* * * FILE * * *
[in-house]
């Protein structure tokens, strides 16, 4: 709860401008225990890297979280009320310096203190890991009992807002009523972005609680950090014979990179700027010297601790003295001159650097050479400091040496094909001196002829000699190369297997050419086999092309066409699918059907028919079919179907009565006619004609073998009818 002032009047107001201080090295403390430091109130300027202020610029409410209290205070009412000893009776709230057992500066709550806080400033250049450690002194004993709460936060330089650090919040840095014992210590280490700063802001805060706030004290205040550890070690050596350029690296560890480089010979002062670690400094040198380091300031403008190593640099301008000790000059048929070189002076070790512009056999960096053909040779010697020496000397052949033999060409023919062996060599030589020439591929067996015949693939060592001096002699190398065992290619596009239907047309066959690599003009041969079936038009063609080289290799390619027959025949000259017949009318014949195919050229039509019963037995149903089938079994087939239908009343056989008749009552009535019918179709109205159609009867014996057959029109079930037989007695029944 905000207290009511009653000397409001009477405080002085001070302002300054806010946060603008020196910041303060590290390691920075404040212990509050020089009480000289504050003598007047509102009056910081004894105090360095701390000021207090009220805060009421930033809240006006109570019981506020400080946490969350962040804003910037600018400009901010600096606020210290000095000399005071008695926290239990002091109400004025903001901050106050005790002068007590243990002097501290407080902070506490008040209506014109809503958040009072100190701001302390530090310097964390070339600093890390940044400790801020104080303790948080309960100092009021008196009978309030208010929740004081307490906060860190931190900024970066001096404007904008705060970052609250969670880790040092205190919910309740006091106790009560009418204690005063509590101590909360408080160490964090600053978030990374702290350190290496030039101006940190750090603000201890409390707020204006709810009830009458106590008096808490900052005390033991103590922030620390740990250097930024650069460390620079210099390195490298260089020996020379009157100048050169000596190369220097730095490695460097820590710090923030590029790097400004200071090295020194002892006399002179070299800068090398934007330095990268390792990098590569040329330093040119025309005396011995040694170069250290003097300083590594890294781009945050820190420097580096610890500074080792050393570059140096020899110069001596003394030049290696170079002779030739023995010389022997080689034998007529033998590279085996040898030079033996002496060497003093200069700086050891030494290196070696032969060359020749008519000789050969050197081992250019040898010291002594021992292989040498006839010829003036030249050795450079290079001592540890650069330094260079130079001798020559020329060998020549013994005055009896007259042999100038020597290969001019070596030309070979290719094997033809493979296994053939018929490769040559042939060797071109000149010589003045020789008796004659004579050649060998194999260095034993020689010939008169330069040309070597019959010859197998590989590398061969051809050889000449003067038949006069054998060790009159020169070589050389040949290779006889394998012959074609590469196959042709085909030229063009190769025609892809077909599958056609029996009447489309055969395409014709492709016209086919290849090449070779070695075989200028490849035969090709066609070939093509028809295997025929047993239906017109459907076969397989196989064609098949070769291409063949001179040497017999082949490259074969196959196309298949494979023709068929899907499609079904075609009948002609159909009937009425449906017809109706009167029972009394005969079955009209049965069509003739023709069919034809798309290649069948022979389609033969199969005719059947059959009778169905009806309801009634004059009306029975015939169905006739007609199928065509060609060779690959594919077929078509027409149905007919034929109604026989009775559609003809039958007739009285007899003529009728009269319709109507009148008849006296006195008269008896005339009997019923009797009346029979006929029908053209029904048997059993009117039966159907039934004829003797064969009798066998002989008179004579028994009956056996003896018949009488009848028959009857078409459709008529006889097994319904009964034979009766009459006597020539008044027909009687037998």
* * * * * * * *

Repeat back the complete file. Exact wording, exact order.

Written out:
[in-house]
């Protein structure tokens, strides 16, 4: 709860401008225990890297979280009320310096203190890991009992807002009523972005609680950090014979990179700027010297601790003295001159650097050479400091040496094909001196002829000699190369297997050419086999092309066409699918059907028919079919179907009565006619004609073998009818 002032009047107001201080090295403390430091109130300027202020610029409410209290205070009412000893009776709230057992500066709550806080400033250049450690002194004993709460936060330089650090919040840095014992210590280490700063802001805060706030004290205040550890070690050596350029690296560890480089010979002062670690400094040198380091300031403008190593640099301008000790000059048929070189002076070790512009056999960096053909040779010697020496000397052949033999060409023919062996060599030589020439591929067996015949693939060592001096002699190398065992290619596009239907047309066959690599003009041969079936038009063609080289290799390619027959025949000259017949009318014949195919050229039509019963037995149903089938079994087939239908009343056989008749009552009535019918179709109205159609009867014996057959029109079930037989007695029944 905000207290009511009653000397409001009477405080002085001070302002300054806010946060603008020196910041303060590290390691920075404040212990509050020089009480000289504050003598007047509102009056910081004894105090360095701390000021207090009220805060009421930033809240006006109570019981506020400080946490969350962040804003910037600018400009901010600096606020210290000095000399005071008695926290239990002091109400004025903001901050106050005790002068007590243990002097501290407080902070506490008040209506014109809503958040009072100190701001302390530090310097964390070339600093890390940044400790801020104080303790948080309960100092009021008196009978309030208010929740004081307490906060860190931190900024970066001096404007904008705060970052609250969670880790040092205190919910309740006091106790009560009418204690005063509590101590909360408080160490964090600053978030990374702290350190290496030039101006940190750090603000201890409390707020204006709810009830009458106590008096808490900052005390033991103590922030620390740990250097930024650069460390620079210099390195490298260089020996020379009157100048050169000596190369220097730095490695460097820590710090923030590029790097400004200071090295020194002892006399002179070299800068090398934007330095990268390792990098590569040329330093040119025309005396011995040694170069250290003097300083590594890294781009945050820190420097580096610890500074080792050393570059140096020899110069001596003394030049290696170079002779030739023995010389022997080689034998007529033998590279085996040898030079033996002496060497003093200069700086050891030494290196070696032969060359020749008519000789050969050197081992250019040898010291002594021992292989040498006839010829003036030249050795450079290079001592540890650069330094260079130079001798020559020329060998020549013994005055009896007259042999100038020597290969001019070596030309070979290719094997033809493979296994053939018929490769040559042939060797071109000149010589003045020789008796004659004579050649060998194999260095034993020689010939008169330069040309070597019959010859197998590989590398061969051809050889000449003067038949006069054998060790009159020169070589050389040949290779006889394998012959074609590469196959042709085909030229063009190769025609892809077909599958056609029996009447489309055969395409014709492709016209086919290849090449070779070695075989200028490849035969090709066609070939093509028809295997025929047993239906017109459907076969397989196989064609098949070769291409063949001179040497017999082949490259074969196959196309298949494979023709068929899907499609079904075609009948002609159909009937009425449906017809109706009167029972009394005969079955009209049965069509003739023709069919034809798309290649069948022979389609033969199969005719059947059959009778169905009806309801009634004059009306029975015939169905006739007609199928065509060609060779690959594919077929078509027409149905007919034929109604026989009775559609003809039958007739009285007899003529009728009269319709109507009148008849006296006195008269008896005339009997019923009797009346029979006929029908053209029904048997059993009117039966159907039934004829003797064969009798066998002989008179004579028994009956056996003896018949009488009848028959009857078409459709008529006889097994319904009964034979009766009459006597020539008044027909009687037998």